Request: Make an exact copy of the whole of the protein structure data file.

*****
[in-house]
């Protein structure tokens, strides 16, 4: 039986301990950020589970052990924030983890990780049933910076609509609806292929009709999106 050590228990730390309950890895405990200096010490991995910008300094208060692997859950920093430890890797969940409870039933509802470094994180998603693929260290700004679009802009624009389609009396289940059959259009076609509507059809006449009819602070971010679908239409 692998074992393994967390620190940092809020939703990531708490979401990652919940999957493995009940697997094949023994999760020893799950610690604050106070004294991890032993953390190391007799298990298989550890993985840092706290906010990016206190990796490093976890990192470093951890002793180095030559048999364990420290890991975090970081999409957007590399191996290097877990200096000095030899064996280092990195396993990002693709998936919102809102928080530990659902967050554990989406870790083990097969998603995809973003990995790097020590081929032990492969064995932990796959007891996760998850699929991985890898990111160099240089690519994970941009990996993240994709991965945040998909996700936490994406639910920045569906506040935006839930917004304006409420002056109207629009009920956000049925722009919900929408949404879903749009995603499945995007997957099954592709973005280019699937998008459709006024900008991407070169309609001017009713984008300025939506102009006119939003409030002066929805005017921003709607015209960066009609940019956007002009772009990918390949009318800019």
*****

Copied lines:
[in-house]
């Protein structure tokens, strides 16, 4: 039986301990950020589970052990924030983890990780049933910076609509609806292929009709999106 050590228990730390309950890895405990200096010490991995910008300094208060692997859950920093430890890797969940409870039933509802470094994180998603693929260290700004679009802009624009389609009396289940059959259009076609509507059809006449009819602070971010679908239409 692998074992393994967390620190940092809020939703990531708490979401990652919940999957493995009940697997094949023994999760020893799950610690604050106070004294991890032993953390190391007799298990298989550890993985840092706290906010990016206190990796490093976890990192470093951890002793180095030559048999364990420290890991975090970081999409957007590399191996290097877990200096000095030899064996280092990195396993990002693709998936919102809102928080530990659902967050554990989406870790083990097969998603995809973003990995790097020590081929032990492969064995932990796959007891996760998850699929991985890898990111160099240089690519994970941009990996993240994709991965945040998909996700936490994406639910920045569906506040935006839930917004304006409420002056109207629009009920956000049925722009919900929408949404879903749009995603499945995007997957099954592709973005280019699937998008459709006024900008991407070169309609001017009713984008300025939506102009006119939003409030002066929805005017921003709607015209960066009609940019956007002009772009990918390949009318800019």